Rev. Jennifer Butler (@RevJenButler) is CEO of Faith in Public Life, a network of 50,000 faith leaders united in the pursuit of justice and human dignity. She is the author of the new book, Who Stole my Bible: Reclaiming Scripture as a Handbook for Resisting Tyranny. She was chair of the President's Advisory Council on Faith-Based and Neighborhood Partnerships under the Obama administration. Learn more by checking out her website.
Posts By This Author
Can Pastors Endorse Candidates on Social Media?
Churches have been barred from directly supporting or opposing candidates since the passage of the Johnson Amendment in 1954. But pastors can still work on the election in meaningful ways without jeopardizing their tax-exempt status, so long as they are mindful of the rules.
Every American Must Be Counted — Even in a Pandemic
Faith leaders are working creatively to spread the word about the census by posting information on social media, preaching on the census during remote worship services, and placing op-eds in local outlets. We will not let a global pandemic stop us from making sure every person in this country receives the representation and resources they deserve.
This Mother's Day: Don’t Leave Immigrant Moms Behind
This Mother’s Day, I have a word for members of Congress about our immigration system: Don’t leave moms behind. Don’t keep families apart. Remember how important family is to you.
As SCOTUS Hears Arguments for Muslim Ban, We Will Stand Against It
On April 25, the Supreme Court will hear arguments in Hawaii v. Trump, the case that will decide whether President Trump’s latest Muslim ban — which bans nationals from Muslim-majority countries, indefinitely — violates our country’s treasured belief in religious freedom. If maintained by the Supreme Court, this ban would communicate to our Muslim, immigrant, and refugee neighbors that our doors are permanently closed to them. This is not only shameful — it’s fundamentally wrong.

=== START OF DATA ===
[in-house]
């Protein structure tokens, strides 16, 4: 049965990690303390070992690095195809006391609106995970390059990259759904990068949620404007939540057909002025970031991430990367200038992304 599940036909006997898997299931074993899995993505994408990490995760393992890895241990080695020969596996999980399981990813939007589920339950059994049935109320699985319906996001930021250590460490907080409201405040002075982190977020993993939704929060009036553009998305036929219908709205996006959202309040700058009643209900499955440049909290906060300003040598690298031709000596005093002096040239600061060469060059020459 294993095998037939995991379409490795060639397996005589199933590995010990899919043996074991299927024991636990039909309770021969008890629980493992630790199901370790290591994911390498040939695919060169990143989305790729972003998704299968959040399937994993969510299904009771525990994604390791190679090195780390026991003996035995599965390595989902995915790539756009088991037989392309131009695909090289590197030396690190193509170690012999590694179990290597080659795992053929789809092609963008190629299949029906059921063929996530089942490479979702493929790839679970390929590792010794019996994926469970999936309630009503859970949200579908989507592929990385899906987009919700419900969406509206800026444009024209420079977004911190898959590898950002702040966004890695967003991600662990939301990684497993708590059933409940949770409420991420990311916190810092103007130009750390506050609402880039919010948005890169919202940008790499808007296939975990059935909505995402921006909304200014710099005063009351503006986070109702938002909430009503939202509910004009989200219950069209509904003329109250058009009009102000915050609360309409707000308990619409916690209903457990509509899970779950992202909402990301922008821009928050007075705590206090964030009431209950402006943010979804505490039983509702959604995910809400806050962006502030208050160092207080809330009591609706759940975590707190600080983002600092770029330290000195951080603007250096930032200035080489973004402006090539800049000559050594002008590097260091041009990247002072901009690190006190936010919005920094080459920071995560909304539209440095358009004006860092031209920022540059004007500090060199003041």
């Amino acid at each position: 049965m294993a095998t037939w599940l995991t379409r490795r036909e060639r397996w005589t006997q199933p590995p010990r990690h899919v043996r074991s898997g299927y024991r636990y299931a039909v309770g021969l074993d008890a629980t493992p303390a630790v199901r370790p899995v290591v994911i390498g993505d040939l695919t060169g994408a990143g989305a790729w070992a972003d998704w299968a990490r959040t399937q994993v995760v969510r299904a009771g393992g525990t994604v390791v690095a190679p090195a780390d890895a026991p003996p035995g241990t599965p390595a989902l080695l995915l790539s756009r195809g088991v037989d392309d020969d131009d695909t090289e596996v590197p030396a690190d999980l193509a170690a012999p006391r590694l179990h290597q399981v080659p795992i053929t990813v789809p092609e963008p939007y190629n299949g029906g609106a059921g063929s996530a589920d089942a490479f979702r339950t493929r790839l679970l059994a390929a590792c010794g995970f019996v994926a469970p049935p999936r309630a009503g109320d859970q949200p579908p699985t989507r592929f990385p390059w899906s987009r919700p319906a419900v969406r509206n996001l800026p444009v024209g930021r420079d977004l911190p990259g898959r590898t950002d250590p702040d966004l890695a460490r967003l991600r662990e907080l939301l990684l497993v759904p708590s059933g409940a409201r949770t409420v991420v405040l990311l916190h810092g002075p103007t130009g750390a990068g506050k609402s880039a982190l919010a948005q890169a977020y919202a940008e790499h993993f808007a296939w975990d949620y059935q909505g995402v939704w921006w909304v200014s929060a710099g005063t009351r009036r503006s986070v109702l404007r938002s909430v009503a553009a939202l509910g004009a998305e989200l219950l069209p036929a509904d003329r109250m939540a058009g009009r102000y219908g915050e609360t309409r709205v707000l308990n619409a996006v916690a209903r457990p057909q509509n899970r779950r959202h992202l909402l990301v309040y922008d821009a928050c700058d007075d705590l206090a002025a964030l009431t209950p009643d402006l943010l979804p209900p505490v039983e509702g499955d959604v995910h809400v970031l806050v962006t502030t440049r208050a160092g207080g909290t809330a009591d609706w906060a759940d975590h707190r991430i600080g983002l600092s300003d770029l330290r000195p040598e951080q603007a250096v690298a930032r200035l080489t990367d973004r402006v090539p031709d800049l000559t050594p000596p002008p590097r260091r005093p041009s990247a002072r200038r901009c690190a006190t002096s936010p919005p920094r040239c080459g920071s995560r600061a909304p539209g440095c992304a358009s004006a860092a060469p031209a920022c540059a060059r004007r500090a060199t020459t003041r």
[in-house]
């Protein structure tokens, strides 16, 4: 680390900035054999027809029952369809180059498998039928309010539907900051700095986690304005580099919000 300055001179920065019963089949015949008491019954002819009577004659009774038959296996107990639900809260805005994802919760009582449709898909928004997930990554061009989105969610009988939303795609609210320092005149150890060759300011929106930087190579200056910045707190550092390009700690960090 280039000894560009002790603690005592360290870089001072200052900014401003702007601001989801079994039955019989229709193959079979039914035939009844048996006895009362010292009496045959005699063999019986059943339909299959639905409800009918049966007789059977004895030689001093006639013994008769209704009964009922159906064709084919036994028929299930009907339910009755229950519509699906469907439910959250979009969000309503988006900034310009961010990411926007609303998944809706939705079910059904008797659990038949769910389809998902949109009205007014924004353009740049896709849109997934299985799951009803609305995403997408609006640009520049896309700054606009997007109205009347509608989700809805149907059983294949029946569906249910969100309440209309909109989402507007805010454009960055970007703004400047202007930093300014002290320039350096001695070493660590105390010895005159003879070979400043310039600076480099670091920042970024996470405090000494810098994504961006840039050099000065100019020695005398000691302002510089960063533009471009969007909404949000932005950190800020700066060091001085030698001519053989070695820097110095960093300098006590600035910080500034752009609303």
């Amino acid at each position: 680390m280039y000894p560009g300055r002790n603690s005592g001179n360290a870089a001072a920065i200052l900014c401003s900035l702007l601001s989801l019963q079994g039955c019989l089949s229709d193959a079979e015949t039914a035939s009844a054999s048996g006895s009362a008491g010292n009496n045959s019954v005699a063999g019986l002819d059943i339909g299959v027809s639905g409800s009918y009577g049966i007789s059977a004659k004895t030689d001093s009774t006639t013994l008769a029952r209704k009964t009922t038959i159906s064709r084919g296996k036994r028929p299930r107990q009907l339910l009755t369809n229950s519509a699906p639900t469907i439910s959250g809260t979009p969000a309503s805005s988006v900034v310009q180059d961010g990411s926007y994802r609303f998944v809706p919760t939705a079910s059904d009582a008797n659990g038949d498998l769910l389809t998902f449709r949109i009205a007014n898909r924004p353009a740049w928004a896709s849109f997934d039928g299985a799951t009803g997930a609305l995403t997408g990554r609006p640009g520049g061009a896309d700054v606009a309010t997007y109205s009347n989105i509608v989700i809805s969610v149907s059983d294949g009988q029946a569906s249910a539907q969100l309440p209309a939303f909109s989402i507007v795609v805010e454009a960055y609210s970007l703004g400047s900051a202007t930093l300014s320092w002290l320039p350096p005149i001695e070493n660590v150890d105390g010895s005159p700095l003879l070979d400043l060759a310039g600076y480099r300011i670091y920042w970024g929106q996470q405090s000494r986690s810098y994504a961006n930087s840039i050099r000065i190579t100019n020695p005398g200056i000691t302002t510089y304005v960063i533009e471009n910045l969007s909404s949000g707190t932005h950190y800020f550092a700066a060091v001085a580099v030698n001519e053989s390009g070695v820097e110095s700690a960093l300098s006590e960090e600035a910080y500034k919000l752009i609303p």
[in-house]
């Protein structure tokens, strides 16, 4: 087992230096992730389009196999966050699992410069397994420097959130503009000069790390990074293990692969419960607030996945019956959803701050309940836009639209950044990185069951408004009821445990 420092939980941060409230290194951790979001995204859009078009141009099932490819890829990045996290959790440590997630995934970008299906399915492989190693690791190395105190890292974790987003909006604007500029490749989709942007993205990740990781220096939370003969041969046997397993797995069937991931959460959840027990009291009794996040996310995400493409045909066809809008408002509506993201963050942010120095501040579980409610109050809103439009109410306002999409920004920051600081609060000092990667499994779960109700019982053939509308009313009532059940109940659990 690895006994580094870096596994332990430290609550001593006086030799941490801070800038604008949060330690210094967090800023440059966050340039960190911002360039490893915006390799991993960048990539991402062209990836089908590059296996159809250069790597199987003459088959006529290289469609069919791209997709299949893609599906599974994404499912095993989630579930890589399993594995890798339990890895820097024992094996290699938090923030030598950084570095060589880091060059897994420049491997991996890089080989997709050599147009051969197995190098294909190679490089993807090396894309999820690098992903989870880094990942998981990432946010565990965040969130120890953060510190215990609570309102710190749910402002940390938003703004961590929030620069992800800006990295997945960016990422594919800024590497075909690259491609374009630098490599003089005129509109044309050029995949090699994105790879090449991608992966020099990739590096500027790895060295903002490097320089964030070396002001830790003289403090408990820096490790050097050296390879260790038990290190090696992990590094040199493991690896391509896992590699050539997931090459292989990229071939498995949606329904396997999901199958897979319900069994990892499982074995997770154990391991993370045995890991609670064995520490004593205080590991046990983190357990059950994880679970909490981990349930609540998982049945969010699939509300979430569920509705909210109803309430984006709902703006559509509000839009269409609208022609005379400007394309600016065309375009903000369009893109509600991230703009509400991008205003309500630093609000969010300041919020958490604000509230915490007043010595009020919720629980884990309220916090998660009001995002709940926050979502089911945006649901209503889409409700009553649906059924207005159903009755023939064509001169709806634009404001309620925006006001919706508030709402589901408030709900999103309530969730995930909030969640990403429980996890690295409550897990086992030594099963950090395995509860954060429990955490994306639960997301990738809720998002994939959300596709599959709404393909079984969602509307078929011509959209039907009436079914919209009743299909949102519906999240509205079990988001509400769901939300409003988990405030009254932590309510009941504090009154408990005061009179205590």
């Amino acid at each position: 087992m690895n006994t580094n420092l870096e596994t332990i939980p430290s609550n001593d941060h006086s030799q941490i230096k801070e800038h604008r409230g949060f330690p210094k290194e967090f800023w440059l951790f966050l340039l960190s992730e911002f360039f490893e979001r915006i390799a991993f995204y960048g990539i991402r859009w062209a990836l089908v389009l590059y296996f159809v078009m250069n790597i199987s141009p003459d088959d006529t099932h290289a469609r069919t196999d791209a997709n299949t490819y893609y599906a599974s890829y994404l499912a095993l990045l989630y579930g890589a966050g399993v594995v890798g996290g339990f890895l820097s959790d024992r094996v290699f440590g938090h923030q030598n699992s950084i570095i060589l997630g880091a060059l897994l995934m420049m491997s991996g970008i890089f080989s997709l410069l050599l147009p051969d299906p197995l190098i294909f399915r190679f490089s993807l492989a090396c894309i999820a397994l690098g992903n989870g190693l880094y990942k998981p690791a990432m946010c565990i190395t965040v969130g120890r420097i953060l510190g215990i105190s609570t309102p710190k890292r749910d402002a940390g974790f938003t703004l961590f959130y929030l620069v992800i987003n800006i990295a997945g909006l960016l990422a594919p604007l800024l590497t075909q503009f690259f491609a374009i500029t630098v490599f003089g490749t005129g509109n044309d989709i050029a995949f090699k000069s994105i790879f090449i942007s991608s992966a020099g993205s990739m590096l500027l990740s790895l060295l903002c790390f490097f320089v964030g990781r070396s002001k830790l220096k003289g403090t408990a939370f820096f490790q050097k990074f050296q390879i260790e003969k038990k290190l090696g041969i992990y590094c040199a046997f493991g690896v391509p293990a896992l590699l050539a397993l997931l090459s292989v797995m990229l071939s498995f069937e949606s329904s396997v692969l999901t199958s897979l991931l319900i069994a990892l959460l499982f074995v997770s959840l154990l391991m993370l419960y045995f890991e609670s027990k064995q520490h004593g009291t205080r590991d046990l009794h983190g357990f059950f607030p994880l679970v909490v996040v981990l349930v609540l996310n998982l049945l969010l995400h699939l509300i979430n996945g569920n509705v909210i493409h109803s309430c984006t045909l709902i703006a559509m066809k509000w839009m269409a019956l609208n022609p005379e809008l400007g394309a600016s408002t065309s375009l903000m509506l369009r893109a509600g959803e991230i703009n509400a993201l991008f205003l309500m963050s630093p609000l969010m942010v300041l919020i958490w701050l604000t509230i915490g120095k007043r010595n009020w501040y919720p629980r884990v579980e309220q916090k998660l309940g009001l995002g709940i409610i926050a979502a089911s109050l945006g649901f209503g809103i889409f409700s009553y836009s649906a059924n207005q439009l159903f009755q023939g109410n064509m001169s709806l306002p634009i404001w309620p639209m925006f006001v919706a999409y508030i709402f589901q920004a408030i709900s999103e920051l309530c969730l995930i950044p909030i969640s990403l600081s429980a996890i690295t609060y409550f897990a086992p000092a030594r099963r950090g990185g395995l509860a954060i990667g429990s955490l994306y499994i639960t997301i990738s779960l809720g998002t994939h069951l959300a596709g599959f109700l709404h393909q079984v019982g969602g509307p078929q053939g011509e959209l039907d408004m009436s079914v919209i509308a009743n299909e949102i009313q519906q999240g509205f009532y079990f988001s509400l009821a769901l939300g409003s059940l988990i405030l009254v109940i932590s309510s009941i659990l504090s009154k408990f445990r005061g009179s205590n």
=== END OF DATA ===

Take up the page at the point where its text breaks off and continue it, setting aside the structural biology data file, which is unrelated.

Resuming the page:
What Lawmakers Can Learn From the Stoneman Douglas Shooting Survivors
Scripture calls us to do the things that lead to peace. Why then do we choose the path of violence?
People of Faith Aren’t Exempt From Loving Their Neighbor
Yet this administration’s guidelines would allow businesses and government employees to pick and choose who they will serve. As a pastor, I have to ask: What religion champions spitting in people’s faces rather than turning the other cheek? How is God’s love shown through public humiliation, hate, or depriving LGBT people of a job or services?
Does Trump’s Evangelical Advisory Board Have Anything Better to Say?
Members of Trump’s council even told evangelical author and commentator Jonathan Merritt that they could not think of a comment or behavior that would trigger their resignation. It appears that any behavior, including serial adultery or sexual assault, is excusable to these leaders when committed by the president.
'White' Is Not Why This Country Is Great
White Christian nationalism is back in full force. White Christians will need to do everything in their power to stop it — even those of us who avoid politics. When interviewed about Donald Trump’s success last week on NPR, former Republican presidential candidate and adviser to three presidents Pat Buchanan argued for a white, homogenous America, claiming that diversity of language and culture undermines our nation.
White nationalism is idolatry, plain and simple. As Christians our allegiance is to God, not to the American flag. “God’s country” is not the U.S.A but the whole human race, which is created in the image of God — no matter the race, no matter the religion. Our biblical alarm bells should go off when we hear candidates or neighbors say the U.S. is more special to God than other countries, particularly if it's that our whiteness is what makes us great. This is heresy.
Why the Pope Is Right and Russell Moore Is Wrong About the Death Penalty
Pope Francis continues his drumbeat for a global moratorium on the death penalty. This is a wake-up call not just for Catholics, but also for all Christian leaders and lawmakers to reflect and take action.The words of the world’s most popular faith leader in fact come at a time when religious communities are questioning the death penalty theologically and biblically. Opposition to the death penalty even among conservative Christians continues to mount, as evident in the National Association of Evangelicals’ thoughtful reconsideration of its strong support of the death penalty.